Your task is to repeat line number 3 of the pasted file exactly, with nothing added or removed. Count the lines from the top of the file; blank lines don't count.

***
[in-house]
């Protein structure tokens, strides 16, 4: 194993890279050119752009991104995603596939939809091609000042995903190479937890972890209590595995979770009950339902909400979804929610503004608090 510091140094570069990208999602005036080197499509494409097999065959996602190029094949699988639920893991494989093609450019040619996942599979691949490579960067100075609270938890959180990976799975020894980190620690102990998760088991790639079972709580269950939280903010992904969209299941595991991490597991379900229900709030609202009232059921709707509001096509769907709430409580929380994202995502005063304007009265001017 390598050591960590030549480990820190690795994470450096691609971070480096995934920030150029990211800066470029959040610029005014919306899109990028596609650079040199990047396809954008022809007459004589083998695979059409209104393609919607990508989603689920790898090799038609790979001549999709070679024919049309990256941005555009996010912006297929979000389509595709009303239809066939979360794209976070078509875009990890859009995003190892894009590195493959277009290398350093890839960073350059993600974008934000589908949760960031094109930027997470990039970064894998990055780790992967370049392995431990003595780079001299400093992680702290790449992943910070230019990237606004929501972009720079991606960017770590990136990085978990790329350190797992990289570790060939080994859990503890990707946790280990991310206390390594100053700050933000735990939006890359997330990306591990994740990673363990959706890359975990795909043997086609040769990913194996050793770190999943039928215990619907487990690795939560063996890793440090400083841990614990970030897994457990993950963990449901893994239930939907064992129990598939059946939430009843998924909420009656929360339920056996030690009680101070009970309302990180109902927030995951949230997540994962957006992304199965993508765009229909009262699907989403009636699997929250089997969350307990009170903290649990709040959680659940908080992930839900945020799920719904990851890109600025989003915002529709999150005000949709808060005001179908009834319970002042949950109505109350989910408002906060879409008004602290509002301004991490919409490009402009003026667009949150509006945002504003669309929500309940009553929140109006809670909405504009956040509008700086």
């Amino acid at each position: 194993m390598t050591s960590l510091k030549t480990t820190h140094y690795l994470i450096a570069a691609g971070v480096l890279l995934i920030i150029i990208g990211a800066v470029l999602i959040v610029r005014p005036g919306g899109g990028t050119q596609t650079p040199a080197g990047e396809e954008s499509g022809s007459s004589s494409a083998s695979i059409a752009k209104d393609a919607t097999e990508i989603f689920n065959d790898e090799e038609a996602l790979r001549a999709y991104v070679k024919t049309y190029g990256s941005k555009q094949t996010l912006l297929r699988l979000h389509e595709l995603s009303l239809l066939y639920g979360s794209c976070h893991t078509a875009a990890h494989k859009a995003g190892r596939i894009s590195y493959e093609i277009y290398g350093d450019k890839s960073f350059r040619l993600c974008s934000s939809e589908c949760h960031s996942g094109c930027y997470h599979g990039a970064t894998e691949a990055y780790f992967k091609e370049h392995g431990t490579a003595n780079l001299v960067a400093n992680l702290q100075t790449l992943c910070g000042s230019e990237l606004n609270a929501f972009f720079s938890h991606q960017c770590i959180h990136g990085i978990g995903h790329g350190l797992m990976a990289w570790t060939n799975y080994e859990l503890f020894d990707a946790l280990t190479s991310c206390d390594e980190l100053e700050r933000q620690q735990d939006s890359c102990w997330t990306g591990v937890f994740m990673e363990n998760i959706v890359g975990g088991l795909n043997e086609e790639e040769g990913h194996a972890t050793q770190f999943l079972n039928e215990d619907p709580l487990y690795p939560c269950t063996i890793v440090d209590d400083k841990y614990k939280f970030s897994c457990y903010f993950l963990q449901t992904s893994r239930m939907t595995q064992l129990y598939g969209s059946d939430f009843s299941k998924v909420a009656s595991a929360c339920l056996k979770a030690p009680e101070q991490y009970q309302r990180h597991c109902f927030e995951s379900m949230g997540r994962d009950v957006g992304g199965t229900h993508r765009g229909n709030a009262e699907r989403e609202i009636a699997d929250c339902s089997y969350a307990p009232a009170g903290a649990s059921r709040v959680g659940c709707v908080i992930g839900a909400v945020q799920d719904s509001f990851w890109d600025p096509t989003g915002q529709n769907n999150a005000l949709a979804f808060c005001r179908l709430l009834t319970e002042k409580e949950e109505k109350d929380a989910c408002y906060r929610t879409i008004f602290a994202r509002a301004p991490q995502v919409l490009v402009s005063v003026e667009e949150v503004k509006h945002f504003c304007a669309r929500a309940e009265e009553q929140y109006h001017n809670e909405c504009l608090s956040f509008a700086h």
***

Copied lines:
């Amino acid at each position: 194993m390598t050591s960590l510091k030549t480990t820190h140094y690795l994470i450096a570069a691609g971070v480096l890279l995934i920030i150029i990208g990211a800066v470029l999602i959040v610029r005014p005036g919306g899109g990028t050119q596609t650079p040199a080197g990047e396809e954008s499509g022809s007459s004589s494409a083998s695979i059409a752009k209104d393609a919607t097999e990508i989603f689920n065959d790898e090799e038609a996602l790979r001549a999709y991104v070679k024919t049309y190029g990256s941005k555009q094949t996010l912006l297929r699988l979000h389509e595709l995603s009303l239809l066939y639920g979360s794209c976070h893991t078509a875009a990890h494989k859009a995003g190892r596939i894009s590195y493959e093609i277009y290398g350093d450019k890839s960073f350059r040619l993600c974008s934000s939809e589908c949760h960031s996942g094109c930027y997470h599979g990039a970064t894998e691949a990055y780790f992967k091609e370049h392995g431990t490579a003595n780079l001299v960067a400093n992680l702290q100075t790449l992943c910070g000042s230019e990237l606004n609270a929501f972009f720079s938890h991606q960017c770590i959180h990136g990085i978990g995903h790329g350190l797992m990976a990289w570790t060939n799975y080994e859990l503890f020894d990707a946790l280990t190479s991310c206390d390594e980190l100053e700050r933000q620690q735990d939006s890359c102990w997330t990306g591990v937890f994740m990673e363990n998760i959706v890359g975990g088991l795909n043997e086609e790639e040769g990913h194996a972890t050793q770190f999943l079972n039928e215990d619907p709580l487990y690795p939560c269950t063996i890793v440090d209590d400083k841990y614990k939280f970030s897994c457990y903010f993950l963990q449901t992904s893994r239930m939907t595995q064992l129990y598939g969209s059946d939430f009843s299941k998924v909420a009656s595991a929360c339920l056996k979770a030690p009680e101070q991490y009970q309302r990180h597991c109902f927030e995951s379900m949230g997540r994962d009950v957006g992304g199965t229900h993508r765009g229909n709030a009262e699907r989403e609202i009636a699997d929250c339902s089997y969350a307990p009232a009170g903290a649990s059921r709040v959680g659940c709707v908080i992930g839900a909400v945020q799920d719904s509001f990851w890109d600025p096509t989003g915002q529709n769907n999150a005000l949709a979804f808060c005001r179908l709430l009834t319970e002042k409580e949950e109505k109350d929380a989910c408002y906060r929610t879409i008004f602290a994202r509002a301004p991490q995502v919409l490009v402009s005063v003026e667009e949150v503004k509006h945002f504003c304007a669309r929500a309940e009265e009553q929140y109006h001017n809670e909405c504009l608090s956040f509008a700086h």